Once upon a time, the only support animals being used by the disabled were “seeing eye dogs.” Today, however, support animals are used to assist everyone from diabetics and those with seizure disorders to people suffering from mental and emotional conditions like anxiety or post-traumatic stress disorder (PTSD).
If you have a support animal, does your employer have to allow you to bring the animal to the workplace?
Maybe. The Americans with Disabilities Act (ADA) generally requires your employer to make reasonable accommodations for your disabilities — as long as doing so doesn’t saddle your employer with an unnecessary hardship.
There are distinctions, however, between service animals and emotional support animals. Service animals are generally highly trained creatures (usually dogs) who perform specific functions for their owners. Emotional support animals, however, may be closer to companions. They may or may not be trained to do any tasks for their owners — and many of them are not dogs.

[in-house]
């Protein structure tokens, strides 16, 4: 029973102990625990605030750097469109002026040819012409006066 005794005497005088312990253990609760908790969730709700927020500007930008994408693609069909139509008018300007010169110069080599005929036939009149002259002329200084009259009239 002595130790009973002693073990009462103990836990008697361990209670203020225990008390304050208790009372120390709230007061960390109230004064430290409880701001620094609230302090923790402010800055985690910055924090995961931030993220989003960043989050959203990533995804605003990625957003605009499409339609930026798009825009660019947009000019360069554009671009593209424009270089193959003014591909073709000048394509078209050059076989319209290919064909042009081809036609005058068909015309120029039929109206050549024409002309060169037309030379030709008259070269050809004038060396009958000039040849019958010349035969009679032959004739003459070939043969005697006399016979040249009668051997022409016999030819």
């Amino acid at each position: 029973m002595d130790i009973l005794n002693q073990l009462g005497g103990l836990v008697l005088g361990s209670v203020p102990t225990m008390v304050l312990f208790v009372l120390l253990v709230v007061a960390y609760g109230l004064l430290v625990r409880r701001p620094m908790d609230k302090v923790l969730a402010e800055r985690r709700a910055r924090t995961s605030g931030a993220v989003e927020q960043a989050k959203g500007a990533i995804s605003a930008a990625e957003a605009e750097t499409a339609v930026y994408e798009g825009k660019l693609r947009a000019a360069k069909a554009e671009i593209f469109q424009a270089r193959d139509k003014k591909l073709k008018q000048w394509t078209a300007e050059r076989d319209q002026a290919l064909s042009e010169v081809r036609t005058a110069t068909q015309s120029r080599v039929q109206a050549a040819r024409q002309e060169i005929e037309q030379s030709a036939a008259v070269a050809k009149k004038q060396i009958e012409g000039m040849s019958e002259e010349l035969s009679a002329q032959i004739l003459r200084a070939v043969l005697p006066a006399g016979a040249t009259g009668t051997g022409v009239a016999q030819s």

Broadly speaking, your employer has an obligation to at least consider your request for a reasonable accommodation involving a service animal or emotional support animal. Service animals may be more easily accepted because of their training (and pose less of a distraction to the other employees). However, that doesn’t mean that your emotional support animal is automatically excluded.
Reasonable accommodation requests can be highly fact-specific. The outcome of your request may depend on the nature of your disability, the type of animal you want to bring to work and whether or not that animal could be unduly disruptive. If you believe that your employer has unfairly denied a reasonable accommodation request, find out more about your rights.